At the time of Radiohead’s OK Computer release many music listeners in the United States didn’t know anything about the band. For some, The Bends came to mind. That album had made a big impression given its complexity and subtlety compared to their debut album, Pablo Honey. Their music was still rock at its core, but it had begun to go another level deeper; with catchy guitar riffs, haunting ballads and layers of distortion. The newer level of maturity and growth was easy to see when comparing the hook-filled Creep to High and Dry or Bullet Proof… I Wish I Was. It was getting more difficult to categorize the band.

Maybe that growth should have been seen as a harbinger of the things to come. Because in 1997… Thom Yorke and company released what is widely regarded as a musical masterpiece.

The 90s had been, musically speaking, a primordial cauldron where older sounds from previous eras were merging with rap, world and electronic music. Technology and software were also leading to a more layered sound. From that experimentation, a few breakthroughs were sure to emerge. And Radiohead’s OK Computer was one of them.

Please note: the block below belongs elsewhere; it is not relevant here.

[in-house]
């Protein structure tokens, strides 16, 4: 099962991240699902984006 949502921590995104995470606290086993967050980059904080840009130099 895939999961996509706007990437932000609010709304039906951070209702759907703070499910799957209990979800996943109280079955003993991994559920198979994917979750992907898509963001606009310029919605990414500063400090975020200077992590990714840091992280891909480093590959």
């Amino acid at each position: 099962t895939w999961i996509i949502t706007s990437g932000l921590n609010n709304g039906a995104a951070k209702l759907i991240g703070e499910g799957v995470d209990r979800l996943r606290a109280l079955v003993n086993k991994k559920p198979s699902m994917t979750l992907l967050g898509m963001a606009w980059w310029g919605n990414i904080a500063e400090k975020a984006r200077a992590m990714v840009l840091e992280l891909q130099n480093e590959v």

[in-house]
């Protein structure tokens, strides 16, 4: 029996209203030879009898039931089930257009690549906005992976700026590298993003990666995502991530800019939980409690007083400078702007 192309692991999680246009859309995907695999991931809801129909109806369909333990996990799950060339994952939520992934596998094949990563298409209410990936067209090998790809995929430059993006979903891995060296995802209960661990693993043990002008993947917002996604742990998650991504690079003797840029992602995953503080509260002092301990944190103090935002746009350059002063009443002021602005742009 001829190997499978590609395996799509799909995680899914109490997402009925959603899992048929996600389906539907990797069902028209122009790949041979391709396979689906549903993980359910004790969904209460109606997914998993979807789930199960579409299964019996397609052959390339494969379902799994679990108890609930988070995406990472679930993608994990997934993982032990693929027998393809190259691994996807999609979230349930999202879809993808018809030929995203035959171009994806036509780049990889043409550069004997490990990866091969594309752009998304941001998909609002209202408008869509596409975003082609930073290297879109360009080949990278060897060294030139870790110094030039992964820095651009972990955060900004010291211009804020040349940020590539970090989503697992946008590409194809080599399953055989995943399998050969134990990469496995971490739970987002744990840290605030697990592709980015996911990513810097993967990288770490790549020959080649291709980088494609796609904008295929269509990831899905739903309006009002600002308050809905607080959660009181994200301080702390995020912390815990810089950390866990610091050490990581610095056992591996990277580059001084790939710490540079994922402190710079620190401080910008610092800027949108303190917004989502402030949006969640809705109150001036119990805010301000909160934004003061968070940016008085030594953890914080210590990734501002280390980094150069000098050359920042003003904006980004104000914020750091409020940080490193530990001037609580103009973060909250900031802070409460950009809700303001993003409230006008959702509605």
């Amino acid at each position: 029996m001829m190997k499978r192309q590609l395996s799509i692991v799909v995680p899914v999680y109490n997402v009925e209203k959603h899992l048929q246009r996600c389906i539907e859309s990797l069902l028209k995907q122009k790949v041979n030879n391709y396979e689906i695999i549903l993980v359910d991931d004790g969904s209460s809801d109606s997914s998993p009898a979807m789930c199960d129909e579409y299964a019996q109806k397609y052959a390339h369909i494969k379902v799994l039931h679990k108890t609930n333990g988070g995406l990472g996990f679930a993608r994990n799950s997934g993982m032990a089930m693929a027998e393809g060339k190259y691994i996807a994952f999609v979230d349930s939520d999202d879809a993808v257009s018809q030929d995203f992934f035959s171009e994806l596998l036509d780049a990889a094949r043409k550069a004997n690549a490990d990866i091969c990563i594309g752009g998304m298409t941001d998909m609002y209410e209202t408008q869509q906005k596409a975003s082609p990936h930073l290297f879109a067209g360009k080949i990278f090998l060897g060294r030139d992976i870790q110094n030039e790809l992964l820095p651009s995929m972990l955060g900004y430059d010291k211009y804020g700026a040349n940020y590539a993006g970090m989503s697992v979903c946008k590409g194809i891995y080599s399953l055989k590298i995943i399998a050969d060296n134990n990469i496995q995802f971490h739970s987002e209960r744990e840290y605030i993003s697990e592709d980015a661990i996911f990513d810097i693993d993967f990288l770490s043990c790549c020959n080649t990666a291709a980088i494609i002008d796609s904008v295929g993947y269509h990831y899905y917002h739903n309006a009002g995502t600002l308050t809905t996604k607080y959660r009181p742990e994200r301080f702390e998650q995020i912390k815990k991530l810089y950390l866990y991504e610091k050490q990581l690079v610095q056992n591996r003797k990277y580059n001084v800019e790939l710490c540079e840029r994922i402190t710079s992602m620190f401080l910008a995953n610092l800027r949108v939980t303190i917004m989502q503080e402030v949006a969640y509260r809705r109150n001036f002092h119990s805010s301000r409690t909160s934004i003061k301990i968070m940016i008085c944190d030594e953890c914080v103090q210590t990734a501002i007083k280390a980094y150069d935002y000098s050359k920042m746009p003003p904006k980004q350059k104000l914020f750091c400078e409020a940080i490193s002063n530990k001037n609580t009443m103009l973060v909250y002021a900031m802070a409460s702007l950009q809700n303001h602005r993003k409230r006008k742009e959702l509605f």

21 years after it’s release, musicians are still giving virtual high-fives to the band for their achievement on the album. One of those tips of the cap comes on April 4th, when the Portland Cello Project (PCP) performs Radiohead’s dystopian opus OK Computer in its entirety. These renditions, coming at the music from within the constructs of a classical ensemble, are refreshing and beautiful.

It’s such a unique take on the familiar, we can only hope there’s a Kid A concert in the works.

Portland Cello Project performs Radiohead’s OK Computer
Thursday, April 4th at 7pm
at Jewish Community Center of San Francisco, 3200 California Street in San Francisco

Tickets are $30 each.